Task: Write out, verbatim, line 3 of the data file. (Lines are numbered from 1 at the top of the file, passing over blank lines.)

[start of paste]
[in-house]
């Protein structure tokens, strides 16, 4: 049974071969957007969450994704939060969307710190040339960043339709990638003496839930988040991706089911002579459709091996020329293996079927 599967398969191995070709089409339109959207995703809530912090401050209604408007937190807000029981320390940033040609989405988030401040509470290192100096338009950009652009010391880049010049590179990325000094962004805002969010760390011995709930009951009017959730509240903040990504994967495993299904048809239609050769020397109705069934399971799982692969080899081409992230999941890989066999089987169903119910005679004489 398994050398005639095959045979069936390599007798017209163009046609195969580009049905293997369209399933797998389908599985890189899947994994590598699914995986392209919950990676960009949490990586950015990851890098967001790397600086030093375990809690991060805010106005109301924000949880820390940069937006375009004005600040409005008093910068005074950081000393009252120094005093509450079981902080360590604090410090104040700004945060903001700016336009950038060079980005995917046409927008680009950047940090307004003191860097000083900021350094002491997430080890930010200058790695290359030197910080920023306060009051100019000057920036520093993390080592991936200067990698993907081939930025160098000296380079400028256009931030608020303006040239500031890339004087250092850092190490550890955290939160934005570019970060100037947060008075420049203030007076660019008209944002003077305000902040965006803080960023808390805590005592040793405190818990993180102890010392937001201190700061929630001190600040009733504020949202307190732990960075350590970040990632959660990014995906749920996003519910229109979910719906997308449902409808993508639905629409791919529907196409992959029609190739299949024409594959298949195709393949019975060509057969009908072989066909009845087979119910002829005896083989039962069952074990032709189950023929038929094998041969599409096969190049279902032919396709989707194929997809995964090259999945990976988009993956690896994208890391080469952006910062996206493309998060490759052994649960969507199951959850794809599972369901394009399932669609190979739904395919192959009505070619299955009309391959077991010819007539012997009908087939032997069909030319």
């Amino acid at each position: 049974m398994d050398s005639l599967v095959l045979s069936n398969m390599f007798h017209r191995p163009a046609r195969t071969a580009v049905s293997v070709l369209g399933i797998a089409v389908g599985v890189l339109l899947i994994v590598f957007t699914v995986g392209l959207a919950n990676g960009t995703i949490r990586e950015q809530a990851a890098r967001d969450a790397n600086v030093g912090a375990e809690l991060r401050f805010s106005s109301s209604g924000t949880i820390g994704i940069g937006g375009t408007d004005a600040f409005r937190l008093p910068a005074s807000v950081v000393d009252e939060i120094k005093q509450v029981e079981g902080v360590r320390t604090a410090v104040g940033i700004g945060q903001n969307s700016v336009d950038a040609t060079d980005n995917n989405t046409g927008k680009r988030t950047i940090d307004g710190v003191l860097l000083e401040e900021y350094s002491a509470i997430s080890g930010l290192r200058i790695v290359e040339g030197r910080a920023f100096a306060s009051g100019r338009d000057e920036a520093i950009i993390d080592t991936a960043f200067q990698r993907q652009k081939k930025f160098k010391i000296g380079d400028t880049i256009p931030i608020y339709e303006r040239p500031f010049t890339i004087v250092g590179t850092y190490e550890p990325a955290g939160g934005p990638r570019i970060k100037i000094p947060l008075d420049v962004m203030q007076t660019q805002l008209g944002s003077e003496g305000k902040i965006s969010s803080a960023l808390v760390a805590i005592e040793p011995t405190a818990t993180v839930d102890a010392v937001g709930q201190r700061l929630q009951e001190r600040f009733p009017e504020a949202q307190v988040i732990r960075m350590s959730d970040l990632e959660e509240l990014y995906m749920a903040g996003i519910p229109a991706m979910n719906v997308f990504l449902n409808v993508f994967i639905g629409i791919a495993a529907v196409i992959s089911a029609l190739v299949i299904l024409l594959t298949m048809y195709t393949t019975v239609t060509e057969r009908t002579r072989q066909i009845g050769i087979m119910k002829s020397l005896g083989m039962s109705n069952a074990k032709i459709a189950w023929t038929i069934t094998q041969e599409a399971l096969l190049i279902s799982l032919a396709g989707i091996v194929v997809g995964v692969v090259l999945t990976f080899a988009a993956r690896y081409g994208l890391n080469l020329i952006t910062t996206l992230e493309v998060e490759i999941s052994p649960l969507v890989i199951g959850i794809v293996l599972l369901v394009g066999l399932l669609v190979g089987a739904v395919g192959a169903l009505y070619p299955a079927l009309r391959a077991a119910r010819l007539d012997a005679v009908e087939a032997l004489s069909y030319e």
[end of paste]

């Amino acid at each position: 049974m398994d050398s005639l599967v095959l045979s069936n398969m390599f007798h017209r191995p163009a046609r195969t071969a580009v049905s293997v070709l369209g399933i797998a089409v389908g599985v890189l339109l899947i994994v590598f957007t699914v995986g392209l959207a919950n990676g960009t995703i949490r990586e950015q809530a990851a890098r967001d969450a790397n600086v030093g912090a375990e809690l991060r401050f805010s106005s109301s209604g924000t949880i820390g994704i940069g937006g375009t408007d004005a600040f409005r937190l008093p910068a005074s807000v950081v000393d009252e939060i120094k005093q509450v029981e079981g902080v360590r320390t604090a410090v104040g940033i700004g945060q903001n969307s700016v336009d950038a040609t060079d980005n995917n989405t046409g927008k680009r988030t950047i940090d307004g710190v003191l860097l000083e401040e900021y350094s002491a509470i997430s080890g930010l290192r200058i790695v290359e040339g030197r910080a920023f100096a306060s009051g100019r338009d000057e920036a520093i950009i993390d080592t991936a960043f200067q990698r993907q652009k081939k930025f160098k010391i000296g380079d400028t880049i256009p931030i608020y339709e303006r040239p500031f010049t890339i004087v250092g590179t850092y190490e550890p990325a955290g939160g934005p990638r570019i970060k100037i000094p947060l008075d420049v962004m203030q007076t660019q805002l008209g944002s003077e003496g305000k902040i965006s969010s803080a960023l808390v760390a805590i005592e040793p011995t405190a818990t993180v839930d102890a010392v937001g709930q201190r700061l929630q009951e001190r600040f009733p009017e504020a949202q307190v988040i732990r960075m350590s959730d970040l990632e959660e509240l990014y995906m749920a903040g996003i519910p229109a991706m979910n719906v997308f990504l449902n409808v993508f994967i639905g629409i791919a495993a529907v196409i992959s089911a029609l190739v299949i299904l024409l594959t298949m048809y195709t393949t019975v239609t060509e057969r009908t002579r072989q066909i009845g050769i087979m119910k002829s020397l005896g083989m039962s109705n069952a074990k032709i459709a189950w023929t038929i069934t094998q041969e599409a399971l096969l190049i279902s799982l032919a396709g989707i091996v194929v997809g995964v692969v090259l999945t990976f080899a988009a993956r690896y081409g994208l890391n080469l020329i952006t910062t996206l992230e493309v998060e490759i999941s052994p649960l969507v890989i199951g959850i794809v293996l599972l369901v394009g066999l399932l669609v190979g089987a739904v395919g192959a169903l009505y070619p299955a079927l009309r391959a077991a119910r010819l007539d012997a005679v009908e087939a032997l004489s069909y030319e």